7 August, 2023

What is the European Union Deforestation Regulation?

The European Union Deforestation Regulation is one of the most significant initiatives that has ever been established for sustainable sourcing of raw materials. The EUDR is a law that restricts operators from placing products on or exported from the European Union (EU) market that are linked with deforestation or forest degradation. The key driver behind the regulation is to bring down greenhouse gas emissions and reduce biodiversity loss, resulting from the expansion of agricultural land that is linked to high impact commodities. “As a major economy and consumer of these commodities linked to deforestation and forest degradation, the EU is partly responsible for this problem and it wants to lead the way to solving it.” (https://environment.ec.europa.eu/topics/forests/deforestation/regulation-deforestation-free-products_en). Whilst the key aim of the EUDR is to reduce the impacts of deforestation from products sold in the EU market it is expected that the regulation will also result in an increased demand for globally deforestation free products. 

Who does the EUDR apply to?

The initial implementation of the EUDR will apply to the following raw commodities and any derived products that use these commodities:

  • Palm Oil

  • Cocoa

  • Soy

  • Coffee

  • Wood

  • Rubber

  • Beef/Leather

The scope of the regulation applies to derived products sold in or from the EU that include any of the above listed raw commodities sourced anywhere in the world. 

Who is responsible for EUDR compliance?

The responsibility for the compliance lies with the operator (ie consumer packaged goods company) that first places a product in the EU market. Operators will ultimately be responsible for implementing the required due diligence and declarations. It is expected that this responsibility will then flow through to producers and traders to provide operators with a sufficient level of detail regarding the specific sourcing footprints for raw commodities.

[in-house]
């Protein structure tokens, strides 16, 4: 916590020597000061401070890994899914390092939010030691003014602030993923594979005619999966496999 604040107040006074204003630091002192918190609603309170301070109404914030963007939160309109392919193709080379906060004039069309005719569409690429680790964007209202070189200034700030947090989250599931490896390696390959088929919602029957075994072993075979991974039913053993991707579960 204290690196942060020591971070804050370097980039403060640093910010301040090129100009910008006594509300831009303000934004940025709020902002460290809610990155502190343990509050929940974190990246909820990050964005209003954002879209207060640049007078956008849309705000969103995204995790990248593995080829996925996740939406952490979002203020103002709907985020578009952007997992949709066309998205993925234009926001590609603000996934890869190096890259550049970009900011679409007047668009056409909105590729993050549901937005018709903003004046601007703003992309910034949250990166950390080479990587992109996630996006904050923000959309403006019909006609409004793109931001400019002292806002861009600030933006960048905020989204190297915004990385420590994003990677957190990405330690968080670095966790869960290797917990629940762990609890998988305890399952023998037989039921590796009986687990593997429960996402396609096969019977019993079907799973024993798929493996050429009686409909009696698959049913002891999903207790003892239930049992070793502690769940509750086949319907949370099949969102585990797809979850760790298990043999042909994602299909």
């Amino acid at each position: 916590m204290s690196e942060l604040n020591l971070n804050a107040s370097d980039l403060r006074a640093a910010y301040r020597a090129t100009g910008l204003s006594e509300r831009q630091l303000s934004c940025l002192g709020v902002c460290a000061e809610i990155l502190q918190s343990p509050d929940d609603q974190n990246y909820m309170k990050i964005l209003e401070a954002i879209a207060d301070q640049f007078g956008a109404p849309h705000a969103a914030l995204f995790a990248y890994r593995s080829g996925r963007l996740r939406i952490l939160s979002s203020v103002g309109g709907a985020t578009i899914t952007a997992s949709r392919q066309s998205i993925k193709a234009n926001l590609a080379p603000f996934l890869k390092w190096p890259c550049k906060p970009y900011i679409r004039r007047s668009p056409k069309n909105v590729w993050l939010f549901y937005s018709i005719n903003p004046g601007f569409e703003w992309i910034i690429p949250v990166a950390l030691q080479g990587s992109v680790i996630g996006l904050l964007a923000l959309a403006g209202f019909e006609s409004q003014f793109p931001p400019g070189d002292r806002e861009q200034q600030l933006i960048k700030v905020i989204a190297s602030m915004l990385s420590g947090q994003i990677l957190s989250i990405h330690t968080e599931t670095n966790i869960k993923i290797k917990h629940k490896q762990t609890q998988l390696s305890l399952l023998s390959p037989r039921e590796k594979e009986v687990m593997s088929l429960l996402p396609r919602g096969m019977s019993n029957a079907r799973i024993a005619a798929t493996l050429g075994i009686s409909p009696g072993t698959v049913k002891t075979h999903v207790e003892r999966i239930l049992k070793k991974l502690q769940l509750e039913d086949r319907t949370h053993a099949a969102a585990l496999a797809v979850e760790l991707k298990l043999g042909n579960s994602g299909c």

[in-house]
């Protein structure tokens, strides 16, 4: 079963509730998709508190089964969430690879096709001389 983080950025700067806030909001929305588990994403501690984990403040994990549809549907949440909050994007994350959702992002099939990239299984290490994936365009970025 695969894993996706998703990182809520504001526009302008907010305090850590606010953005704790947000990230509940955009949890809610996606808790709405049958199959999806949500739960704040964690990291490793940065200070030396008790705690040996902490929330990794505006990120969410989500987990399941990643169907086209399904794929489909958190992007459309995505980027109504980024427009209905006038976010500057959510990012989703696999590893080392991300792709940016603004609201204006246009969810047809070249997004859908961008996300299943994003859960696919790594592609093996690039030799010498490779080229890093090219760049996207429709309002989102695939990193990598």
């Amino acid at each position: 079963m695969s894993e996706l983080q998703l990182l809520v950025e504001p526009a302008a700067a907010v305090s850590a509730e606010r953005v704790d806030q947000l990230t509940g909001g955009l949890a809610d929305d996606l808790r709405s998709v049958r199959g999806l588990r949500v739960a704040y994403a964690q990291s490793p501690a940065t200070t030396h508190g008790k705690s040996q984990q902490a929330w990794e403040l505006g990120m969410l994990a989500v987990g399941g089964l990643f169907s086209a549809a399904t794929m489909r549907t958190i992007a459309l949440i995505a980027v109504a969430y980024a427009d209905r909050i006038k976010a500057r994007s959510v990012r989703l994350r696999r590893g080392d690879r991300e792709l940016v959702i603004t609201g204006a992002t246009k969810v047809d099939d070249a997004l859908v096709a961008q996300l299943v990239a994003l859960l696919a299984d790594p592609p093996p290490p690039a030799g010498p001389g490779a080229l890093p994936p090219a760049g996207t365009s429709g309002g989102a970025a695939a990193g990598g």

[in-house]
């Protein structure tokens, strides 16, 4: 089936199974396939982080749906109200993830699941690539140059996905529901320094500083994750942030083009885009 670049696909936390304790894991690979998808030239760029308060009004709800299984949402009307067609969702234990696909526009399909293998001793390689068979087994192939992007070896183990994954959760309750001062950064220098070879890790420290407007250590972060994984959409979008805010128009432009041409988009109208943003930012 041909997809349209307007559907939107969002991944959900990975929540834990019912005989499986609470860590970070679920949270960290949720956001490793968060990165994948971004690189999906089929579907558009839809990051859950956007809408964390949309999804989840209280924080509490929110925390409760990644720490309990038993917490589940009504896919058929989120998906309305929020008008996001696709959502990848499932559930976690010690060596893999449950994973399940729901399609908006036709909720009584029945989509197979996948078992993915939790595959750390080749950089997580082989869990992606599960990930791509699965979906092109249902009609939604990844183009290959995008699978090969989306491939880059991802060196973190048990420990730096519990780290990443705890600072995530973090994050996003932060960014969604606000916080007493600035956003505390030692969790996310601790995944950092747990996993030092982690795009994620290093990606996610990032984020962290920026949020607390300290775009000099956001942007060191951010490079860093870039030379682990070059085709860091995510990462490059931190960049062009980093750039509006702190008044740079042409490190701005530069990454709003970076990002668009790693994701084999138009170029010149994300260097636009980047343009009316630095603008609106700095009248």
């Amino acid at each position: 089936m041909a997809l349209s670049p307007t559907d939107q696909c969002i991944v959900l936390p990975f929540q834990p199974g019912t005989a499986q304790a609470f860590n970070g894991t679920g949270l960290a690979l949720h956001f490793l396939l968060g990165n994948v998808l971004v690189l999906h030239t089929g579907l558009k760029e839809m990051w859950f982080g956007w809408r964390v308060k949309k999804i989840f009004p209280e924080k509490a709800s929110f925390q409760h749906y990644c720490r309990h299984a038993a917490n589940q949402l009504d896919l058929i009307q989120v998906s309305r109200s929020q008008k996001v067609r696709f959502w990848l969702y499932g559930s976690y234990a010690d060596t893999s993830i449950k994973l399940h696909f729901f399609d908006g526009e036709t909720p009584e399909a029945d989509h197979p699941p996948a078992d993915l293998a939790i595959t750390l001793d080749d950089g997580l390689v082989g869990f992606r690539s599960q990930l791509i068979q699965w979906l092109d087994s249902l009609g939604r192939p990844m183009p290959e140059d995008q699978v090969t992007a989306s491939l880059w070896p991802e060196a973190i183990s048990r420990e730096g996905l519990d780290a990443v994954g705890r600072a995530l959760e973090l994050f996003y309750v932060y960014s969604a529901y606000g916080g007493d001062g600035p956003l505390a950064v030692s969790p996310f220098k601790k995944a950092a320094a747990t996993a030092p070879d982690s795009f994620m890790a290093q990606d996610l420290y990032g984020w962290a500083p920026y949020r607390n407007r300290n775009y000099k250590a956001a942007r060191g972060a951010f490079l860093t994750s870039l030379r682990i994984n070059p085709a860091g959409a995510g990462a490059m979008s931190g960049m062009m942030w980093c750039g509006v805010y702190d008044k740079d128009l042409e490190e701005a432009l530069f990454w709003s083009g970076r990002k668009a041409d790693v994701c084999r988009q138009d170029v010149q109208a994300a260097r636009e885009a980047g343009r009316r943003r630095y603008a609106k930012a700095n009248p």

What are the potential penalties for EUDR non compliance?

The primary penalty for non-compliance is the restriction of EU market access. In addition to denying market access other penalties include:

  • Fines of up to 4% of a company’s annual EU market revenue

  • Exclusion from public procurement opportunities

  • Confiscation of non compliant products

  • Increased future due diligence requirements

How is deforestation defined?

The definition of forest area for the EUDR is based on the forest classification from the Food and Agriculture Organisation of the United Nations where forest is defined as woody vegetation with greater than 10% canopy cover of tree species and a height of over five meters. 

Deforestation is defined as the conversion of forested areas into agricultural use. Under the EUDR the conversion of forested area for non agricultural use (ie infrastructure urban development) is not applicable. Importantly there is no distinction for deforestation that is human induced so any conversion of forest area into agricultural use from natural disasters (ie forest fire) would still be under the scope of EUDR. This encourages the regeneration of forest areas following natural disasters.

An important distinction with the EUDR is that there is no exemption for deforestation that is determined to be legal in the country of production. This provides significantly more coverage as compared to the previous EU Timber Regulation (EUTR) and illegal logging regulations.

What are the key requirements?

The key requirement will be for an operator to establish a due diligence process that addresses the following key steps:

  • Supply Chain Mapping | Collecting and assembling data from producers and traders that enables first mile verification of the sourcing footprints for applicable commodities

  • Risk Assessment | Using the supply chain mapping data with Satellite Imagery and additional data sources to identify occurrence of deforestation

  • Risk Mitigation | Where a risk assessment identifies more than negligible risk of non compliance an operator is required to carry out mitigation measures